Meeting Held to Save Canal.

CAMPAIGNERS fighting to save the Tennant Canal.

Meeting Held to Save Canal.

Meeting Held to Save Canal.

By Robert Lloyd Print Contact Editor
Source: South Wales Evening Post (Print Addition)

June 25th, 2022

CAMPAIGNERS fighting to save the Tennant Canal, which runs from Neath to Port Tennant, have organised a meeting which was attended by representatives of Natural Resources Wales (NRW) which has responsibility for all rivers and waterways in Wales.

The meeting, which was chaired by Regional Senedd member Altaf Hussain, was convened by the newly formed Tennant Canal Association (TCA) which is a not-for-profit Community Interest Company set up by members of a 1,000-strong Facebook group dedicated to saving the canal which has no source of water at the moment.

The meeting was also attended by David Rees, MS for Aberavon, and Regional MS Sioned Williams. Others included representatives of heritage body Cadw and Neath Port Talbot Council.

TCA Chairman Rick Hughes told the meeting that water levels in the canal were low and dropping, putting at risk the wildlife that lives on it. These include swans, ducks, otters, and fish. The canal also abuts the SSSI at Crymlyn Bog which is home to the rare Fen Raft Spider.

He said that since the 250-year-old weir in the River Neath was damaged and partly swept away during a storm in 2015, the canal had been unable to get water via sluice gates at Aberdulais because water levels in the river without the weir have been too low.

It acts as a mini-dam to increase the depth of water behind it.

Until March last year, water was pumped into the canal by its owners, the Port Tennant Company, in order to sell water to the Calon Energy Plant at Baglan. Water was pumped to the plant through pipes traveling below the River Neath.

But the closure of the plant meant that there was no further income or commercial use for the canal and as a result, the canal has had to rely on rainwater to fill up.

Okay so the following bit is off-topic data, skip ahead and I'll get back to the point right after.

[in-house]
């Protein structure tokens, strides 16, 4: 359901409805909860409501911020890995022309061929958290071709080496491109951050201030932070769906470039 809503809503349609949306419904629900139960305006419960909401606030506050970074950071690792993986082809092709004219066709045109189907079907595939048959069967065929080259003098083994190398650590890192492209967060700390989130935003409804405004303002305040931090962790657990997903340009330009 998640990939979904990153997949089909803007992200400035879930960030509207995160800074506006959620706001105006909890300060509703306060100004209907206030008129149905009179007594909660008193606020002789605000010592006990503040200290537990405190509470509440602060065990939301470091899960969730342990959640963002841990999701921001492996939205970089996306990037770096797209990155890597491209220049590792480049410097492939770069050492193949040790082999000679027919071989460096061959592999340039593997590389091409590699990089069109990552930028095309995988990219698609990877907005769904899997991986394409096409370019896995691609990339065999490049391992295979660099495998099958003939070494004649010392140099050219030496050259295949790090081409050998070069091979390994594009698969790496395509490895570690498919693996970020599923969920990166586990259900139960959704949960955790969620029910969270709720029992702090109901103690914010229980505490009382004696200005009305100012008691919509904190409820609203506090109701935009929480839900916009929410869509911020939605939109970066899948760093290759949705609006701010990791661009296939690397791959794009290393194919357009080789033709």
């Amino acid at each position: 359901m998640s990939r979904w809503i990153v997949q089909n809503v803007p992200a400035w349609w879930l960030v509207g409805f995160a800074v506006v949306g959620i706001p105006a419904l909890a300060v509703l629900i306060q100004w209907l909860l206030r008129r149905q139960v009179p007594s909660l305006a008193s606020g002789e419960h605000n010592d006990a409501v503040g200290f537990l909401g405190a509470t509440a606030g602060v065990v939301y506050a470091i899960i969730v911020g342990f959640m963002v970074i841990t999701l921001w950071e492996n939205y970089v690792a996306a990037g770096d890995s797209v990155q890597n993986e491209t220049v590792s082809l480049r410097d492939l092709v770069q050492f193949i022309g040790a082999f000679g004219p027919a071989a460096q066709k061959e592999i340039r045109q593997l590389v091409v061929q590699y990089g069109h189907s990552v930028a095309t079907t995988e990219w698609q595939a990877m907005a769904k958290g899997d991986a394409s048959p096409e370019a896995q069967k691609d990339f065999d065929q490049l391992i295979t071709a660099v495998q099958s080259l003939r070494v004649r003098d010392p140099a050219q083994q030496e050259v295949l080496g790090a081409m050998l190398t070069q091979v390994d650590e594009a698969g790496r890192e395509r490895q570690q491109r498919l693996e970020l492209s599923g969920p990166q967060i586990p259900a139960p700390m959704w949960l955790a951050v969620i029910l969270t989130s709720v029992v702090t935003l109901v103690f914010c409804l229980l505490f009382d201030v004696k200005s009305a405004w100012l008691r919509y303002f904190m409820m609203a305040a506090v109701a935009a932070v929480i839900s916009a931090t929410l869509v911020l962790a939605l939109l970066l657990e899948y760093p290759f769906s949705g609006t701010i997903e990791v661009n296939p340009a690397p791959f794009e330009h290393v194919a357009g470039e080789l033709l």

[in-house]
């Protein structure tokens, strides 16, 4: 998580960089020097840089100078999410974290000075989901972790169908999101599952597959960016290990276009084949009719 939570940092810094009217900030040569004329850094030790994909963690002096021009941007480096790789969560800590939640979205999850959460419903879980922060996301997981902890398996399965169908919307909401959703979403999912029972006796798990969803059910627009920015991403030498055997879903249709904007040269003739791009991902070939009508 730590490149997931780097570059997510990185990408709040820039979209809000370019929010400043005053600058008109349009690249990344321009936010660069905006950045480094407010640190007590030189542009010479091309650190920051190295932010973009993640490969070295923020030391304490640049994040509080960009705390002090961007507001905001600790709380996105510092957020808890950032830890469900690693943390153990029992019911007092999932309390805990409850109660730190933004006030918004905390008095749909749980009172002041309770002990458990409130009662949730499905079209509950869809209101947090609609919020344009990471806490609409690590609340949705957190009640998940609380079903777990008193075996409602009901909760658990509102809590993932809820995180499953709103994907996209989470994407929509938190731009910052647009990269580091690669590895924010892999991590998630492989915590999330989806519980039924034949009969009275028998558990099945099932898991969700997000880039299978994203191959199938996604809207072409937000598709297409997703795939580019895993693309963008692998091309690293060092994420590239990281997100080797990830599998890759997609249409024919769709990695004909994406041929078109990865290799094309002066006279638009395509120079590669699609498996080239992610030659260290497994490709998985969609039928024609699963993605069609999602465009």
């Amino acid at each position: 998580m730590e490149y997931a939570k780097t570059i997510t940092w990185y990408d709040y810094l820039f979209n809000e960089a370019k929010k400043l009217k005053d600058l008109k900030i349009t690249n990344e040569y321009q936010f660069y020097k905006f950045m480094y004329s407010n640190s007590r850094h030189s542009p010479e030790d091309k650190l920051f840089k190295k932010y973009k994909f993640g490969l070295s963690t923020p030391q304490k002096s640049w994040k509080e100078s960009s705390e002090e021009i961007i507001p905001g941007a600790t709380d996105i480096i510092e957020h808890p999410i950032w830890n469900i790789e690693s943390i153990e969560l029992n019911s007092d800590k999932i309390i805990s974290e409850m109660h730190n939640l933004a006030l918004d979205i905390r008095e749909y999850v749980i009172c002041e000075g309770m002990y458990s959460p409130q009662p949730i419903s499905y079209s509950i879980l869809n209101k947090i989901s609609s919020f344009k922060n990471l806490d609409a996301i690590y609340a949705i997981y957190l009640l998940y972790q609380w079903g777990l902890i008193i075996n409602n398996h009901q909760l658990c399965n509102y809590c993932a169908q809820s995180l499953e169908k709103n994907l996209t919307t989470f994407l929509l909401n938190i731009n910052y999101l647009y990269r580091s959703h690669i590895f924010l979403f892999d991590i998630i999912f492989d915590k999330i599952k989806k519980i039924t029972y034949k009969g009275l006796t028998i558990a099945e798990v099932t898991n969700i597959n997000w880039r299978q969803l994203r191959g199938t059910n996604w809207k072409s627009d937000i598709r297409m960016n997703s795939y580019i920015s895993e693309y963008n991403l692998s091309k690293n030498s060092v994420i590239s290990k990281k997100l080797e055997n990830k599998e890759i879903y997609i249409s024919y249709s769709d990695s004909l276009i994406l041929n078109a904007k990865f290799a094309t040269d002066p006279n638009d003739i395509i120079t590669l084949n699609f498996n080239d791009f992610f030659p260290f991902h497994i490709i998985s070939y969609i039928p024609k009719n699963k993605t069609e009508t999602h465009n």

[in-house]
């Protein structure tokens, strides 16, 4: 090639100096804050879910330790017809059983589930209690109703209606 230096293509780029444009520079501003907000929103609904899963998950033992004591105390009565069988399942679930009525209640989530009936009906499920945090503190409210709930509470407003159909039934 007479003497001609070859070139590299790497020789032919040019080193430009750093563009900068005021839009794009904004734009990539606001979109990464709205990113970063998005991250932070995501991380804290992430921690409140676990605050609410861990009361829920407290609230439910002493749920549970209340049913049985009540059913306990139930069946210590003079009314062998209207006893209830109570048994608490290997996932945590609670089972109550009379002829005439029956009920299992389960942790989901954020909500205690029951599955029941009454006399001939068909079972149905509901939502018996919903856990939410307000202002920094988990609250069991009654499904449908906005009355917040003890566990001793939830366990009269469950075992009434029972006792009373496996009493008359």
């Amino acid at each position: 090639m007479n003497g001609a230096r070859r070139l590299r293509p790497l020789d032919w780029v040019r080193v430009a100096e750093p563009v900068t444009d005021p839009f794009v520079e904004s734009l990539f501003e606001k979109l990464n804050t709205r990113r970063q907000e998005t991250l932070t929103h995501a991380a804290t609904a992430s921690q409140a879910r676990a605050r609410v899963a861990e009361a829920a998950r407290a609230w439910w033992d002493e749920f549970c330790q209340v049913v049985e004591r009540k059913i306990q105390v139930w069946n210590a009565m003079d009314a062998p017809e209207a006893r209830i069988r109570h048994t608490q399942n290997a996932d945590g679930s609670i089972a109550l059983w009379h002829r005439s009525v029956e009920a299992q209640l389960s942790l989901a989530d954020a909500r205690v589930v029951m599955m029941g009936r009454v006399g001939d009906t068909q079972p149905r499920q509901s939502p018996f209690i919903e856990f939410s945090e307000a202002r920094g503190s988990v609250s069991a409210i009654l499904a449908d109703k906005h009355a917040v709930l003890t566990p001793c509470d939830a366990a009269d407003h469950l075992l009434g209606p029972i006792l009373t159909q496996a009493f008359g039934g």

Mr. Hughes, who was a member of the Facebook group, said that the canal would normally be around five feet deep but water levels had dropped which put the whole structure of the canal at risk.

He said: “The canal consists of earth walls which are held up by the pressure of the water. Without enough water, the walls will fall in and the canal will just become a muddy ditch.”

The meeting heard that a number of options were available to get water into the canal quickly.

Longer-term, the association wanted to see the weir restored to its pre-2015 condition.

Mr. Hughes said that the most effective quick-fix was for NRW to allow the opening up of the control valves in a culvert that was created below the road bridge carrying the A465.
This was installed when the road was being built to enable water to get into the canal.

Once these valves are opened, just near the confluence of the Dulais and Neath rivers, water can travel into the channel providing water once more into the canal.
He said that this option needed little work and would cost almost nothing.

It was not a long-term solution, which would need to be considered in due course but would solve the immediate problem of getting water into the canal to save the wildlife and also prevent the canal from collapsing in on itself.

Martyn Evans, who is NRW operations manager for South West Wales, said that this option would be considered and he suggested a further meeting between themselves and representatives of TCA.

Mr. Hughes said later that he was in touch with NRW about getting this meeting as soon as possible.

He added: “With the current hot, dry weather we do not have time on our side.

“We must get water back into that canal and I am glad that NRW is prepared to consider a quick solution which will give us time to look at longer-term options.”
Dr. Hussain thanked everyone who attended and said that he wanted to see those valves opened up as soon as possible.

He added: “Our children will never forgive us if we allow this canal and its wildlife to die. It is a wonderful asset with great potential for heritage and tourism purposes.

“I was heartened by the presence of Neath Port Talbot Council and Cadw officers as we all need to work together to save the canal for future generations.”

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